The research being undertaken seeks to achieve a better understanding of the richness of microclimatic characteristics in outdoor urban spaces, and the comfort implications for the people using them. The underlying hypothesis is that these conditions influence people’s behaviour and usage of outdoor spaces. The initial results demonstrate that a purely physiological approach is inadequate in characterising comfort conditions outdoors, and an understanding of the dynamic human parameter is necessary in designing spaces for public use. The thermal environment is indeed of prime importance influencing people’s use of these spaces, but psychological adaptation (available choice, environmental stimulation, thermal history, memory effect, expectations) is also of great importance in such spaces that present few constraints.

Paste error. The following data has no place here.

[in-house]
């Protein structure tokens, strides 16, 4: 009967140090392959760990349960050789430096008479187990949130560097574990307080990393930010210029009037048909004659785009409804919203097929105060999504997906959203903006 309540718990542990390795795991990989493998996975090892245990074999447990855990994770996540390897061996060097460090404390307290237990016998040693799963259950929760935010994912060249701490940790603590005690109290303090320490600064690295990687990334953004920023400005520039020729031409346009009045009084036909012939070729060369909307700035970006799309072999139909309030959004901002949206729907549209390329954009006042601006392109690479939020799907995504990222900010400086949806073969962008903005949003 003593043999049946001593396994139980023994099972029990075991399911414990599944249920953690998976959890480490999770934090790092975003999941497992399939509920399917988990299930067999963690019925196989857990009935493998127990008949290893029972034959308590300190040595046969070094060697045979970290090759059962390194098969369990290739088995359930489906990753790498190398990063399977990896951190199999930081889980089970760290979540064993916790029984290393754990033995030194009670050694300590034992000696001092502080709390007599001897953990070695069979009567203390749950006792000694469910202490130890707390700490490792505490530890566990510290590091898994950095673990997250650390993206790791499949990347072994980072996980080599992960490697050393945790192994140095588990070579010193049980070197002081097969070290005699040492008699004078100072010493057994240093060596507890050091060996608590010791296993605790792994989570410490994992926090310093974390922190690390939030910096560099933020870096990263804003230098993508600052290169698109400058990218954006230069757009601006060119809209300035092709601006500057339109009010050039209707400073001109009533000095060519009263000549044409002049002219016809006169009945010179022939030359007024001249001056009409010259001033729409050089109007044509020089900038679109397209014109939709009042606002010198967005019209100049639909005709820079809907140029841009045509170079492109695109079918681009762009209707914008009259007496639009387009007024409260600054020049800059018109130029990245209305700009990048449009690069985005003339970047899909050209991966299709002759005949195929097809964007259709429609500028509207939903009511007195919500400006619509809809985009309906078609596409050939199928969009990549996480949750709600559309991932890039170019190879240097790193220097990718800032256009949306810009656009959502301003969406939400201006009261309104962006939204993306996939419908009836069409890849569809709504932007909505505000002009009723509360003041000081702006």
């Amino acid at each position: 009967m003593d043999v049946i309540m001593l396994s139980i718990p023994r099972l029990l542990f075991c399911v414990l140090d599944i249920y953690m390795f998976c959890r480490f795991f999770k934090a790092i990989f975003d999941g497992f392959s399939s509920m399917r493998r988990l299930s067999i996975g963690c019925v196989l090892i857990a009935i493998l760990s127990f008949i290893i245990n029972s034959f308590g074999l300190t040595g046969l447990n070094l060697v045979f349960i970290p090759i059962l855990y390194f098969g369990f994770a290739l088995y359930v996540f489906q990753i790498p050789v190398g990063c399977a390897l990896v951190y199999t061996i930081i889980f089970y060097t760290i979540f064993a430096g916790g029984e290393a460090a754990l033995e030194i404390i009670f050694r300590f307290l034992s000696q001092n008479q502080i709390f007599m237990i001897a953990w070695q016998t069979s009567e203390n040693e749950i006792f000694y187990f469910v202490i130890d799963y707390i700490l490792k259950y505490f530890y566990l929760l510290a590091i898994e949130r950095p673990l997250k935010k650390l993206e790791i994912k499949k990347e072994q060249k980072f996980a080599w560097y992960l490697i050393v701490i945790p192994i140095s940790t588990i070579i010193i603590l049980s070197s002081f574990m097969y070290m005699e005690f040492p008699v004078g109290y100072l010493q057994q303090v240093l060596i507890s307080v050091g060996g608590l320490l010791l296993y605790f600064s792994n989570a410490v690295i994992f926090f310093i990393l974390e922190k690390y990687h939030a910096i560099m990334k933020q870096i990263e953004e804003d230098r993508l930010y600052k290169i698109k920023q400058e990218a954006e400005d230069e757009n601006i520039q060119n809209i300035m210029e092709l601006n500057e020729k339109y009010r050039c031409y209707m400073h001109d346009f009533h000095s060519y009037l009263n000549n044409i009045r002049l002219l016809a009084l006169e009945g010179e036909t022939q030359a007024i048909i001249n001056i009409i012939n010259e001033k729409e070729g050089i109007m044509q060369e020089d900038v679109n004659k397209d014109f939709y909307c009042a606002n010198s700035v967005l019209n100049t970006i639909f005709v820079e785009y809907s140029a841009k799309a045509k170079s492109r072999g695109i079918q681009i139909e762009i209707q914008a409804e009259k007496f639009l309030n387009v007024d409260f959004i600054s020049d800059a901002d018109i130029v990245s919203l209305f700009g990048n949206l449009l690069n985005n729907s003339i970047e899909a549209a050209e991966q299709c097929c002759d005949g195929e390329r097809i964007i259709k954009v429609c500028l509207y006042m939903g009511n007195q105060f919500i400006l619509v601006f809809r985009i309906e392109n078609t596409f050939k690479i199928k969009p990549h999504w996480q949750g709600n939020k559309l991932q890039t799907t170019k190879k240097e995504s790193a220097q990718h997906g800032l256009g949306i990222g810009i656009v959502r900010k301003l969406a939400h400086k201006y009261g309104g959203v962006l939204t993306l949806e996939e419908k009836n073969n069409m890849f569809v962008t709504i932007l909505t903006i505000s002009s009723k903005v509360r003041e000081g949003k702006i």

Nikolopoulou, M-H., Baker, N., & Steemers, K. (2001). Thermal Comfort in Outdoor Urban Spaces: Understanding the Human Parameter. Solar Energy, 70(3), 227-235. https://doi.org/10.1016/S0038-092X(00)00093-1